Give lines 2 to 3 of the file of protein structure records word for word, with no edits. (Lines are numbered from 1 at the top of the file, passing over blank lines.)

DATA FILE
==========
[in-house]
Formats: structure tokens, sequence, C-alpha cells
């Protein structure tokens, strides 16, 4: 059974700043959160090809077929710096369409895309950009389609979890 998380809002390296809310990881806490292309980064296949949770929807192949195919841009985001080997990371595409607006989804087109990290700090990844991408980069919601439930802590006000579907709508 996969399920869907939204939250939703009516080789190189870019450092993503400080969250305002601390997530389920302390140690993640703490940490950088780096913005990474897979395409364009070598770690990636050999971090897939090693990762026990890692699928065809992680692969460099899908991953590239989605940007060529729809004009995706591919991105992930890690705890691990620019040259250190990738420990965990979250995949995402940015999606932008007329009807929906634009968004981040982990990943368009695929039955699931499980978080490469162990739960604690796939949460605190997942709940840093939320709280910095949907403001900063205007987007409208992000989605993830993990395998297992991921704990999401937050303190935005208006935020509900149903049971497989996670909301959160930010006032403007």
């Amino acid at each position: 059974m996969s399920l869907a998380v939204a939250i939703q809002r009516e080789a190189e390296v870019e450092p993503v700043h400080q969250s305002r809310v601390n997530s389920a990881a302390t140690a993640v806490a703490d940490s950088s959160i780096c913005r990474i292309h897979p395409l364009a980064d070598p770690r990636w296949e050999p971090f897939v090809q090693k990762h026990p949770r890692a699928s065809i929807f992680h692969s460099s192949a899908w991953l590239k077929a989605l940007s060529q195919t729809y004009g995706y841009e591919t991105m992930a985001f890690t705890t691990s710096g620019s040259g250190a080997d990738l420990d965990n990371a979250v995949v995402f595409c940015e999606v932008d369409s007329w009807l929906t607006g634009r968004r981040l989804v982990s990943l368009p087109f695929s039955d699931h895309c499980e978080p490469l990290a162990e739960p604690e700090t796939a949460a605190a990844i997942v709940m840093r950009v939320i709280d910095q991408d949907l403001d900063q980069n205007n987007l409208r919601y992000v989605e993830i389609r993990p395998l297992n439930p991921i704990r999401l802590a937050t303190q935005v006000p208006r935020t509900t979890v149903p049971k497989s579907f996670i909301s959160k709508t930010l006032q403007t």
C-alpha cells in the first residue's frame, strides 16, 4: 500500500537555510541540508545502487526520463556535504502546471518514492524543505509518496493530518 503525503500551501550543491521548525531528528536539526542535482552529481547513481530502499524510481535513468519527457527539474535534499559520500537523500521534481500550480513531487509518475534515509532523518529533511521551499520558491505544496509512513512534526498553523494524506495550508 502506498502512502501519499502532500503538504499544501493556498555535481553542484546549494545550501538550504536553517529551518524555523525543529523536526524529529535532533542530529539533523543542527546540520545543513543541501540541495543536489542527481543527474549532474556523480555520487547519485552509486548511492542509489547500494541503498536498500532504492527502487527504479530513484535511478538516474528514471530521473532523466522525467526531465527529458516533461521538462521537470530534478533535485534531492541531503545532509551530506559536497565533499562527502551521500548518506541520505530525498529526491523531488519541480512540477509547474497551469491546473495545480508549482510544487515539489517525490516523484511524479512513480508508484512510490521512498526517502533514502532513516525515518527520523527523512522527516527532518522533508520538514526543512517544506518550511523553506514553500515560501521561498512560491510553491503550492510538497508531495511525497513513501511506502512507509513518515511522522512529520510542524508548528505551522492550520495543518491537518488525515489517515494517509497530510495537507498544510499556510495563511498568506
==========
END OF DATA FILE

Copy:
Formats: structure tokens, sequence, C-alpha cells
């Protein structure tokens, strides 16, 4: 059974700043959160090809077929710096369409895309950009389609979890 998380809002390296809310990881806490292309980064296949949770929807192949195919841009985001080997990371595409607006989804087109990290700090990844991408980069919601439930802590006000579907709508 996969399920869907939204939250939703009516080789190189870019450092993503400080969250305002601390997530389920302390140690993640703490940490950088780096913005990474897979395409364009070598770690990636050999971090897939090693990762026990890692699928065809992680692969460099899908991953590239989605940007060529729809004009995706591919991105992930890690705890691990620019040259250190990738420990965990979250995949995402940015999606932008007329009807929906634009968004981040982990990943368009695929039955699931499980978080490469162990739960604690796939949460605190997942709940840093939320709280910095949907403001900063205007987007409208992000989605993830993990395998297992991921704990999401937050303190935005208006935020509900149903049971497989996670909301959160930010006032403007």